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Reverse Mortgages

News Flash - HR 5640, effective December 12/00

HUD will implement the American Homeownership and Economic Opportunity Act of 2000 in June, 2001 (approx.) that will waive the upfront fee for the mortgage insurance premium for seniors who use the money from a reverse mortgage for long-term care insurance premium. The value of the waiver is 2% of the lending limit, which varies by state. (For example, a lending limit of $132,000 in Colorado on a $200,000 residence results in a waiver of $2,640.)

Excerpt from Phyllis Shelton’s Long-Term Care: Your Financial Planning Guide :

Since the majority of older Americans own their homes and have paid off their mortgages, many people find themselves “cash poor” and “house rich.” Because of these characteristics, a certain amount of activity is occurring in the marketplace to help people tap the value of the home without giving it up as long as they live in it. Converting the equity of the home into cash can be accomplished either through sale plans or loan plans. The sale plans, which involve selling the home then leasing it back as long as the seller is able to live in it, are not popular for tax reasons. It’s possible that the IRS will not view the plan as a bona fide sale if the house is not sold at fair market price, or if the buyer is receiving favorable treatment, or if the buyer does not assume full ownership until the death of the seller. If the IRS does not view the plan as a bona fide sale, the one-time capital gains exclusion is not available to the seller. In other words, people sometimes try to give their kids a bargain, and the IRS doesn’t look favorably at special deals for children or any other buyers.

Home equity conversion loans in the form of reverse mortgages are available, in which no repayment of the loan is generally required until the borrower dies, sells the home, or permanently moves. Started by the federal government in 1988 to help older Americans on fixed incomes, the program allows homeowners over 62 to “cash in” on their home equity. You must be a single-family homeowner, which can include a condominium or townhouse as long as the development meets FHA guidelines. Others who are not on a fixed income also see the benefits of “cashing in” on the equity in their home for additional investments. There are no income qualifications and limited credit qualifications, because unlike an equity loan from a bank, a reverse mortgage requires no monthly payments.

The monies available to the homeowner are tax free and don’t count as income for Social Security eligibility purposes. The balance due grows as monies are disbursed to the homeowner. The funds can be disbursed in several ways. Cash available can be taken in monthly payments over a period of years, a lifetime, or as a line of credit you can draw down as needed over a number of years. You can even receive a combination of regular monthly payments and a line of credit. You still own the home. It can be sold at any time (for example, if you decide to move) and when sold, any balance due on the reverse mortgage is paid and the remaining equity goes to you or in the case of your death, to your estate. Equity remaining would depend on how long you remain in the home and the value of the home at the time of sale.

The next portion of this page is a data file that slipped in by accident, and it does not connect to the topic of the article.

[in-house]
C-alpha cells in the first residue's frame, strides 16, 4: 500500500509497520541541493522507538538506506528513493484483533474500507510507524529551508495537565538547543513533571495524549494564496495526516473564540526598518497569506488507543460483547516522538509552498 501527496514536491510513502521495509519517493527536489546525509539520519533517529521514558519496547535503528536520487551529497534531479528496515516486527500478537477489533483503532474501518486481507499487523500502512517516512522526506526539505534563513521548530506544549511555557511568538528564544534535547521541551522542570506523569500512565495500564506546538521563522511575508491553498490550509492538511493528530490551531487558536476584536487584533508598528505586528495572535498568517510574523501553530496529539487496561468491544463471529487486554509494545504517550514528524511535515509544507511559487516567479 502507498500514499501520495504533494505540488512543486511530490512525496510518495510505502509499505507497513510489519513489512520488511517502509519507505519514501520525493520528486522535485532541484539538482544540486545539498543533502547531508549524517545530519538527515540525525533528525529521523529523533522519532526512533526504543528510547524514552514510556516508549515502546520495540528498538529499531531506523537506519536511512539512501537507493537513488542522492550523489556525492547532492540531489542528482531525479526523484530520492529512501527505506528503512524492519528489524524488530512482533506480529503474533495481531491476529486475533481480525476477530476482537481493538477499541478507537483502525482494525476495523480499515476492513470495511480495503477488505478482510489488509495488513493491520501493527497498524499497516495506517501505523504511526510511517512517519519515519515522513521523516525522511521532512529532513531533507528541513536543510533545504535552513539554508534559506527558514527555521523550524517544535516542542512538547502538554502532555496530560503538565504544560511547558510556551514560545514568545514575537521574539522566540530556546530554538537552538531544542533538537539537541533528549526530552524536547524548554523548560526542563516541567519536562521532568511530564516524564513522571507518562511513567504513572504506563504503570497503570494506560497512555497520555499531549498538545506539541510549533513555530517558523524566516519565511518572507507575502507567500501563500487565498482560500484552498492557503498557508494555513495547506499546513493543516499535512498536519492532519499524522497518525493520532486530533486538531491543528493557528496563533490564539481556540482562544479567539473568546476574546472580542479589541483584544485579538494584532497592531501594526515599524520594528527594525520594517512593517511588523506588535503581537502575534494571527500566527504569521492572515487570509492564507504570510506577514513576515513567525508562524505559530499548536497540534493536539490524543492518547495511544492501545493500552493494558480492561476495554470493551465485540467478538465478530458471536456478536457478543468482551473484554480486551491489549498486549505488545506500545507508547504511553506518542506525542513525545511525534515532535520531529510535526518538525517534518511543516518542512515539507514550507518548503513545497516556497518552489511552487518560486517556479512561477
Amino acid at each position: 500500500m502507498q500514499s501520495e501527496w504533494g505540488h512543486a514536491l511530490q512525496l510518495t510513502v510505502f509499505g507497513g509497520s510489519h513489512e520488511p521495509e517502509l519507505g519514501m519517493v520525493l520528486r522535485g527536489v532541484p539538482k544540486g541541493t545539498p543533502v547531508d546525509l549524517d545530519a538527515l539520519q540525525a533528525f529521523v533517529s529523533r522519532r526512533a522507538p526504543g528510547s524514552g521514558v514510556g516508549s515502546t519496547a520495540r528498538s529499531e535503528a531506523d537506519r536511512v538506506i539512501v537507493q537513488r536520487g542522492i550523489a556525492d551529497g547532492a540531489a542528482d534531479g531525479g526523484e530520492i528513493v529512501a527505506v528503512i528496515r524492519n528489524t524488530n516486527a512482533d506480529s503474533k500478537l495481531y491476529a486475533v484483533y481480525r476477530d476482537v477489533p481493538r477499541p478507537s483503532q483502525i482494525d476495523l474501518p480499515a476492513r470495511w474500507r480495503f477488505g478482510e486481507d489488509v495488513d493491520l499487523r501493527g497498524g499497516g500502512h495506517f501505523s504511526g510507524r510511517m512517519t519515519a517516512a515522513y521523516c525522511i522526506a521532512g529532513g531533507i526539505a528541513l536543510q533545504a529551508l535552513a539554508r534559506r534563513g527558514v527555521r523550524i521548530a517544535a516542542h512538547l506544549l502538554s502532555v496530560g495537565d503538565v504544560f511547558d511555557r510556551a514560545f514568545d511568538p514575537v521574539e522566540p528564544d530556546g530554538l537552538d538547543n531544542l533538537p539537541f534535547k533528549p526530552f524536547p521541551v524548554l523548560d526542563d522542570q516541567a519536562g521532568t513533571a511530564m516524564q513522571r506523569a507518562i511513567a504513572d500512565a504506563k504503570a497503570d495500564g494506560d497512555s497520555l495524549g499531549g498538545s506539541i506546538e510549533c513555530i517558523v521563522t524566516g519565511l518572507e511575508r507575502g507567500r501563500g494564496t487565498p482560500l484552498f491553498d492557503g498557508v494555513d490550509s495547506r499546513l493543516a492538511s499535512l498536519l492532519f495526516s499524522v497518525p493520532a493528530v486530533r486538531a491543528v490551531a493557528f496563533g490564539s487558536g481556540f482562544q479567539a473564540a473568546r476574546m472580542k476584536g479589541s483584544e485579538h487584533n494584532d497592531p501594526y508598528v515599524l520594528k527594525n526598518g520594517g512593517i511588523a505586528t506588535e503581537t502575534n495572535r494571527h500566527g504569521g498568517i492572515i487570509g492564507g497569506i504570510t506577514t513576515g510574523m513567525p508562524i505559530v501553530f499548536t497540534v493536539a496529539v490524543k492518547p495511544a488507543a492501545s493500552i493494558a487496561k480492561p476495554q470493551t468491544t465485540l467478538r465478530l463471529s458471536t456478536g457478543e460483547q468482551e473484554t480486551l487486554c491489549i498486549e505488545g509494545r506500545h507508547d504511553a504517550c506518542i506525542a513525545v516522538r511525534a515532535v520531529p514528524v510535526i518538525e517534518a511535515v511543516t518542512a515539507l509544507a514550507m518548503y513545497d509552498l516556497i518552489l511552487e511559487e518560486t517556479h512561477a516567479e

The reverse mortgage market is poised to grow substantially as the baby boomers move into their retirement years.  As of this writing, there are four products available but that will increase to meet various demands of clients.  Presently the most widely used product is FHA’s Home Equity Conversion Mortgage (HECM). The Federal National Mortgage Association, known as “FannieMae,” offers a product called the Home Keeper. FannieMae doesn’t make direct loans. It buys loans from lenders, packages them and resells them to investors. Financial Freedom (www.financialfreedom.com), headquartered in Irvine, California, offers two private reverse mortgage products.

According to a November 9, 1995, article in USA Today, “The older you are and the more valuable your home, the more you can borrow.” Each program has a “lending limit” and the amount available to the client depends on age, and in some programs, on the number of borrowers (but all have to be over 62). It also depends on the value of the home and the interest rate used to calculate that amount. For example, in the FHA program, a 74-year-old in a $180,000 home could gain access to $98,820, which could be set up as monthly income or as a line of credit. FannieMae offers two options—that same borrower could get $77,760 in the equity share program and $61,576 in the non-equity share. The “equity share” provides more money on the front end, but there is a penalty on the back end. The “non-equity share” provides less money on the front end and no penalty payment on the back end. FannieMae is utilized more frequently by older, single people than by married people.  The Financial Freedom products are geared to higher valued homes, so borrowers who are 74 and 76 who live in a $500,000 home for example, could be approved for $127,326 to $133,548.